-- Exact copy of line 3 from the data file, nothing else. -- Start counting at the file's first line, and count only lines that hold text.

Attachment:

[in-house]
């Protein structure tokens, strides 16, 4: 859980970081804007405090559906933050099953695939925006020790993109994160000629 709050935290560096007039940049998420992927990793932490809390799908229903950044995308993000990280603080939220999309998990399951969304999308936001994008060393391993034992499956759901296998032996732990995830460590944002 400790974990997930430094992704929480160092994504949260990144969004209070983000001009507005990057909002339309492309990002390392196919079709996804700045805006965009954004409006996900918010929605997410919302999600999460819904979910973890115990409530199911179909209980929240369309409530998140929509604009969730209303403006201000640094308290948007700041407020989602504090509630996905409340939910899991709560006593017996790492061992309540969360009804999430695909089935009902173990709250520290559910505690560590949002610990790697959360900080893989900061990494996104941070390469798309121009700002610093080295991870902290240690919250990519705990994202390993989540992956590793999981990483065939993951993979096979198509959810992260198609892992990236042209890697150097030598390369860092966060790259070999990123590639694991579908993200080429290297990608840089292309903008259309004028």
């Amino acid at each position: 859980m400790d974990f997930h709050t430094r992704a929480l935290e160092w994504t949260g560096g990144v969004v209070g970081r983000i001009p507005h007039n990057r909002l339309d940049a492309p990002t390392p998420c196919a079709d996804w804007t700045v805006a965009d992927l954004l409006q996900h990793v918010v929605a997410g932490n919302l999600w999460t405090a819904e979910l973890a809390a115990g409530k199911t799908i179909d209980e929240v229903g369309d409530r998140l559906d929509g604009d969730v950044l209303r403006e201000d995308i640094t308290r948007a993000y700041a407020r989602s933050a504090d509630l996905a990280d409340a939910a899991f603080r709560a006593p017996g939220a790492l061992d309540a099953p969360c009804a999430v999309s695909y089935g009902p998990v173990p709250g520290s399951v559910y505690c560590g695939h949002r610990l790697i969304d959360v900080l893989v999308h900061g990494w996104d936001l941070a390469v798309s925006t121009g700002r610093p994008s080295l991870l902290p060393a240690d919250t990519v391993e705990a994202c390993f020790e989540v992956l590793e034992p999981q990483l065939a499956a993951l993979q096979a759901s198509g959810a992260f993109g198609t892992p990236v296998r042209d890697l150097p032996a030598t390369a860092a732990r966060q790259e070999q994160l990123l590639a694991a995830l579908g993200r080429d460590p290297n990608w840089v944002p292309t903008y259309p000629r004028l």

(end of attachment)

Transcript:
């Amino acid at each position: 859980m400790d974990f997930h709050t430094r992704a929480l935290e160092w994504t949260g560096g990144v969004v209070g970081r983000i001009p507005h007039n990057r909002l339309d940049a492309p990002t390392p998420c196919a079709d996804w804007t700045v805006a965009d992927l954004l409006q996900h990793v918010v929605a997410g932490n919302l999600w999460t405090a819904e979910l973890a809390a115990g409530k199911t799908i179909d209980e929240v229903g369309d409530r998140l559906d929509g604009d969730v950044l209303r403006e201000d995308i640094t308290r948007a993000y700041a407020r989602s933050a504090d509630l996905a990280d409340a939910a899991f603080r709560a006593p017996g939220a790492l061992d309540a099953p969360c009804a999430v999309s695909y089935g009902p998990v173990p709250g520290s399951v559910y505690c560590g695939h949002r610990l790697i969304d959360v900080l893989v999308h900061g990494w996104d936001l941070a390469v798309s925006t121009g700002r610093p994008s080295l991870l902290p060393a240690d919250t990519v391993e705990a994202c390993f020790e989540v992956l590793e034992p999981q990483l065939a499956a993951l993979q096979a759901s198509g959810a992260f993109g198609t892992p990236v296998r042209d890697l150097p032996a030598t390369a860092a732990r966060q790259e070999q994160l990123l590639a694991a995830l579908g993200r080429d460590p290297n990608w840089v944002p292309t903008y259309p000629r004028l």